Hot Springs National Park Photo Opportunities
Hot Springs National Park offers both historical and natural photo opportunities. Here are just a few spots where you can snap that perfect picture:
- Bathhouse Row: While only one of the bathhouses on Bathhouse Row is still functioning, the street is still lined with the grand spas built to mimic 19th century European bathhouses.
- The Cascade: The Cascade is the only hot spring in the park that's in its natural state. Algae growing in the water coats the rocks in a bright blue-green.
- The Grand Promenade: Along the Grand Promenade, which is behind Bathhouse Row, you can see the protected springs that provide water to the bathhouses.
- Ouachita Mountains: The Ouachita Mountains, including Hot Springs Mountain, offer numerous scenic views.
Hot Water From the GroundThere is only one hot spring in its natural condition in Hot Springs National Park. Called the Cascade, it is located approximately a half mile above bathhouse-lined Central Avenue.
The spring was created in 1982 by park officials who cleared away tons of dirt, decaying plants, and other materials that had collected over decades. The water flowing from the Cascade may have fallen as rain as long ago as 4,000 years and then seeped through fractures in the earth's surface. It was heated when it passed over hot, igneous rocks deep within the earth. Eventually the water returns to the surface through faults in the rock of the mountain.
The new tufa rock being created by the Cascade hot spring is building up at the rate of one inch every eight years. The bright blue-green color on the rock is algae, the only plant species that can survive in such hot water. Several concealed natural springs are located along the Tufa Terrace Trail, which is on the opposite side of the Grand Promenade from the Cascade.
Hot Springs National Park was one of the first in the U.S.'s national park system. Go to the next page to learn about the history of Hot Spring's National Park.
The History of Hot Springs National Park
Throughout the 19th century, the town of Hot Springs prospered as a health spa, with people coming from around the world to "take the waters." Entrepreneurs covered the springs and piped hot water into bathhouses along the city's main street, Central Avenue, which is also called Bathhouse Row. The elegant bathhouses that line the avenue were modeled after some of the finest spas in Europe.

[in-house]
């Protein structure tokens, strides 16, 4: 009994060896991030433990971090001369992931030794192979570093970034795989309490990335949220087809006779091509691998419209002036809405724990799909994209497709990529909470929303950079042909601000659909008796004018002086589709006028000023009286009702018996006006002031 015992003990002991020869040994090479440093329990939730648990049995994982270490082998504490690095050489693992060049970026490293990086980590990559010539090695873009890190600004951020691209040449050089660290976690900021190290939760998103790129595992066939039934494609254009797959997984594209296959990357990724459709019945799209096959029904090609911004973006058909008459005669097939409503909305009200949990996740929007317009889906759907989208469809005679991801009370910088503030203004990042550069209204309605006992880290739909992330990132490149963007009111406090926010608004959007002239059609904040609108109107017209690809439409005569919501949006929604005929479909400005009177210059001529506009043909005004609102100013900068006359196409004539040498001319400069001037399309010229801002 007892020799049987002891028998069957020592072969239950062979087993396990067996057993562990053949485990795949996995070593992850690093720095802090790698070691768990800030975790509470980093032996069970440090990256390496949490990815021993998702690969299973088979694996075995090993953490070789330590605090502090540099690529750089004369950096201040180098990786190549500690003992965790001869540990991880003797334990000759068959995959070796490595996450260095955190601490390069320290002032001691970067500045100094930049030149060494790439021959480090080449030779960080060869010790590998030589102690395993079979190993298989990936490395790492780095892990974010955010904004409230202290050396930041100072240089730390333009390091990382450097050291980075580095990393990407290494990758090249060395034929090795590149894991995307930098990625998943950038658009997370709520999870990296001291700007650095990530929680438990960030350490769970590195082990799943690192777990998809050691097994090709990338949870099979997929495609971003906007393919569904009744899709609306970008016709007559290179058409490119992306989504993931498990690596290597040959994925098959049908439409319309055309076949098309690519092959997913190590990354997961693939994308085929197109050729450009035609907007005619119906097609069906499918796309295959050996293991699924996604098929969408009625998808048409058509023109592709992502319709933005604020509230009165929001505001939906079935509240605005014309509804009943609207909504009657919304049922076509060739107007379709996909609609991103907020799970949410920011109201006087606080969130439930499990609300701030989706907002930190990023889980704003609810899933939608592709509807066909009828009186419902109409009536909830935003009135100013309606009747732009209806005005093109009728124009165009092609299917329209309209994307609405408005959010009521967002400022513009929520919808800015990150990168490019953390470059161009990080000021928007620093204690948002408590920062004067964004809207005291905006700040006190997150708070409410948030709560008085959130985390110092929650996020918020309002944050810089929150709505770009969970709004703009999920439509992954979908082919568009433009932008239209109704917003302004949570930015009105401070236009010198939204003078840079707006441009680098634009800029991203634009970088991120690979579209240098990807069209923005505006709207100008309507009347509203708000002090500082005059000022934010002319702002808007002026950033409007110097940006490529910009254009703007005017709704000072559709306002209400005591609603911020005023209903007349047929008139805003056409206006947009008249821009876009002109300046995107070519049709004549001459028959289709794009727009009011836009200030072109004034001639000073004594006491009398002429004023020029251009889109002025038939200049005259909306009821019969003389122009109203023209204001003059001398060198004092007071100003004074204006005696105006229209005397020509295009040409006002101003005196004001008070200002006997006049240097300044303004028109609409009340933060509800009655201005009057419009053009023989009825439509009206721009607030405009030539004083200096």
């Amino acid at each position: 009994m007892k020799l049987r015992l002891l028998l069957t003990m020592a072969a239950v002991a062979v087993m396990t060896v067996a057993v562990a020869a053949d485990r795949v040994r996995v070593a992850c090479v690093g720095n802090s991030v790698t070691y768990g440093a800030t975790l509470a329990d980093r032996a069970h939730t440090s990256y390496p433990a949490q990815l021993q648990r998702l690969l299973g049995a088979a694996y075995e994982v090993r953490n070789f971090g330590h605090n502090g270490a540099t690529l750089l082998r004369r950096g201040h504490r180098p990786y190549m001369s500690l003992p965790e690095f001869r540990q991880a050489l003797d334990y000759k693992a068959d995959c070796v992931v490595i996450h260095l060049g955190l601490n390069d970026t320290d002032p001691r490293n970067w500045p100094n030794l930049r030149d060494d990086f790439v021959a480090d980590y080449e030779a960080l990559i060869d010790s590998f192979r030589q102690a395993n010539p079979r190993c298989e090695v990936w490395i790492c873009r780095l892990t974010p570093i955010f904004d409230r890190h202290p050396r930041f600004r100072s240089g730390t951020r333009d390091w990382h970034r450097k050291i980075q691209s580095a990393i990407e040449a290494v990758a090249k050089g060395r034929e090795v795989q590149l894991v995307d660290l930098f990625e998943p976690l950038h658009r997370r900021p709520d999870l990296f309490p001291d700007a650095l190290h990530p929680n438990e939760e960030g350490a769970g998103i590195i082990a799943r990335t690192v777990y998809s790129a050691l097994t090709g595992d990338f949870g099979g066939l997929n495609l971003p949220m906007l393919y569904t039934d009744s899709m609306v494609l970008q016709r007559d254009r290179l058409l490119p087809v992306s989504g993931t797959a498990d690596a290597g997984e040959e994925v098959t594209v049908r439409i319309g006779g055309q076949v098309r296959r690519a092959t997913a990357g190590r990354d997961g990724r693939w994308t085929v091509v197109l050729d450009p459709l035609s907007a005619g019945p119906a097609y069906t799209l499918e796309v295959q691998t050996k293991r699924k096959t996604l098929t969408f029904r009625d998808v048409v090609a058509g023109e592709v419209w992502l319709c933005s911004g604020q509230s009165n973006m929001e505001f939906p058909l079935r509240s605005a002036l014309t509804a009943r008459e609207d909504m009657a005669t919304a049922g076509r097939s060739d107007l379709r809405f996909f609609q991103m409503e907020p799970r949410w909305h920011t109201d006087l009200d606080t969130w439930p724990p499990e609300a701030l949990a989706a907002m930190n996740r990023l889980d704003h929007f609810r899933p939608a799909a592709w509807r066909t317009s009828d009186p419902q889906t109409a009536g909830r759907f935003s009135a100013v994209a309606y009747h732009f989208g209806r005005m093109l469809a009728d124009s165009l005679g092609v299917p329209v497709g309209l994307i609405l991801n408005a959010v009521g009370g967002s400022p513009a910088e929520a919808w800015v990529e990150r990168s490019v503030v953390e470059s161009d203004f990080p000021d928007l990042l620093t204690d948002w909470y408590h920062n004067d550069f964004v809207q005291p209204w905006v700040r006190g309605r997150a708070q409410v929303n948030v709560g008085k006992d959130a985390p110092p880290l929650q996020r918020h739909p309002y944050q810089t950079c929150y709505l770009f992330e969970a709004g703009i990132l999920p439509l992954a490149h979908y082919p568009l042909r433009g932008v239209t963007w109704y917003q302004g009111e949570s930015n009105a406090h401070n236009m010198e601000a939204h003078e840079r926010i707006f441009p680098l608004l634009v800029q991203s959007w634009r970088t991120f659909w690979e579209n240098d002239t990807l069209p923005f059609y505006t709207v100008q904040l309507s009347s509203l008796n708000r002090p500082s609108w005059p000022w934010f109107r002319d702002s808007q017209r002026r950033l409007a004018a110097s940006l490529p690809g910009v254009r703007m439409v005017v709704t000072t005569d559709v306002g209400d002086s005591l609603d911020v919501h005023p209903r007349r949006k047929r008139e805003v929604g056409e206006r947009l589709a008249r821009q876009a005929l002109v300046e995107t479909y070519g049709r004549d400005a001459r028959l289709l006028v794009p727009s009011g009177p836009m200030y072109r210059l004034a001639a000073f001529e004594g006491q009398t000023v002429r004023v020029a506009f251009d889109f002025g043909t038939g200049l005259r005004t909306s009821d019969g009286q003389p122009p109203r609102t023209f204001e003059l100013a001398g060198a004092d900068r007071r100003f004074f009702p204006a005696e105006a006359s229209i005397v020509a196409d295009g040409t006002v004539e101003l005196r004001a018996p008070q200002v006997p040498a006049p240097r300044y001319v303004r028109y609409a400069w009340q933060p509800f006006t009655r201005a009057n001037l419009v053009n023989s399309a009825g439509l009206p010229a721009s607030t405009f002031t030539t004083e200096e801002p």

In 1832, the Hot Springs of Arkansas became one of the first natural areas to be set aside for the purposes of preservation in the history of American conservation when President Andrew Jackson afforded it federal protection. The singular area was later established as a national park in 1921, shortly after World War I.
Today, Central Avenue is the heart of Hot Springs National Park. Hot Springs Mountain, from which the water flows at 143 degrees Fahrenheit, rises above the street. Its lower slopes were once covered by an unusual, white porous rock, called tufa, which was formed of minerals deposited by the hot water. But the slopes were altered more than a century ago when the rock was covered with tons of dirt, and professional landscapers planted shrubs, trees, and grass.
In recent years, medical science has detracted from the mystique of taking hot mineral baths, which in the past were believed to cure or provide relief from such ailments as arthritis, paralysis, and gout. Nevertheless, visitors still flock to Hot Springs National Park to bathe in its soothing waters.
Arkansas's Hot Springs National Park has attractions for the active vacationer and the spa-seeker alike. It's easy to see why this area has been cherished by so many people.